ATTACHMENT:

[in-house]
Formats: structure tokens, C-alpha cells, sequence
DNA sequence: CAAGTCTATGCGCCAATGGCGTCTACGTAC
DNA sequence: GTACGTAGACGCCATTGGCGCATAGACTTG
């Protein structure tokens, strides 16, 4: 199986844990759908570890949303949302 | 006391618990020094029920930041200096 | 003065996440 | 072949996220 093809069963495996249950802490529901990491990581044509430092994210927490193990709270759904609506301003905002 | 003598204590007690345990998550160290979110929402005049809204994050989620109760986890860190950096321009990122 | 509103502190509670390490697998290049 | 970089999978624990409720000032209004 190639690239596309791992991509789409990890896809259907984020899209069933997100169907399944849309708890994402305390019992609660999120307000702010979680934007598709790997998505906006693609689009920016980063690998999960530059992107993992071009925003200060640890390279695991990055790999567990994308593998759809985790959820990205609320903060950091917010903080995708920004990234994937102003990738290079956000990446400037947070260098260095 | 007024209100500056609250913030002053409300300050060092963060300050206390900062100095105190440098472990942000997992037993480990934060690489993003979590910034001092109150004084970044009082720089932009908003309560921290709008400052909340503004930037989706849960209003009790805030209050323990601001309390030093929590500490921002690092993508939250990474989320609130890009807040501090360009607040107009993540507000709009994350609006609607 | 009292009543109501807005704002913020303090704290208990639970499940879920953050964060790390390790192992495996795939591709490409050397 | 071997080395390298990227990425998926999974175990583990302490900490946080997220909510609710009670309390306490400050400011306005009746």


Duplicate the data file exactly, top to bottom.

[in-house]
Formats: structure tokens, C-alpha cells, sequence
DNA sequence: CAAGTCTATGCGCCAATGGCGTCTACGTAC
DNA sequence: GTACGTAGACGCCATTGGCGCATAGACTTG
């Protein structure tokens, strides 16, 4: 199986844990759908570890949303949302 | 006391618990020094029920930041200096 | 003065996440 | 072949996220 093809069963495996249950802490529901990491990581044509430092994210927490193990709270759904609506301003905002 | 003598204590007690345990998550160290979110929402005049809204994050989620109760986890860190950096321009990122 | 509103502190509670390490697998290049 | 970089999978624990409720000032209004 190639690239596309791992991509789409990890896809259907984020899209069933997100169907399944849309708890994402305390019992609660999120307000702010979680934007598709790997998505906006693609689009920016980063690998999960530059992107993992071009925003200060640890390279695991990055790999567990994308593998759809985790959820990205609320903060950091917010903080995708920004990234994937102003990738290079956000990446400037947070260098260095 | 007024209100500056609250913030002053409300300050060092963060300050206390900062100095105190440098472990942000997992037993480990934060690489993003979590910034001092109150004084970044009082720089932009908003309560921290709008400052909340503004930037989706849960209003009790805030209050323990601001309390030093929590500490921002690092993508939250990474989320609130890009807040501090360009607040107009993540507000709009994350609006609607 | 009292009543109501807005704002913020303090704290208990639970499940879920953050964060790390390790192992495996795939591709490409050397 | 071997080395390298990227990425998926999974175990583990302490900490946080997220909510609710009670309390306490400050400011306005009746």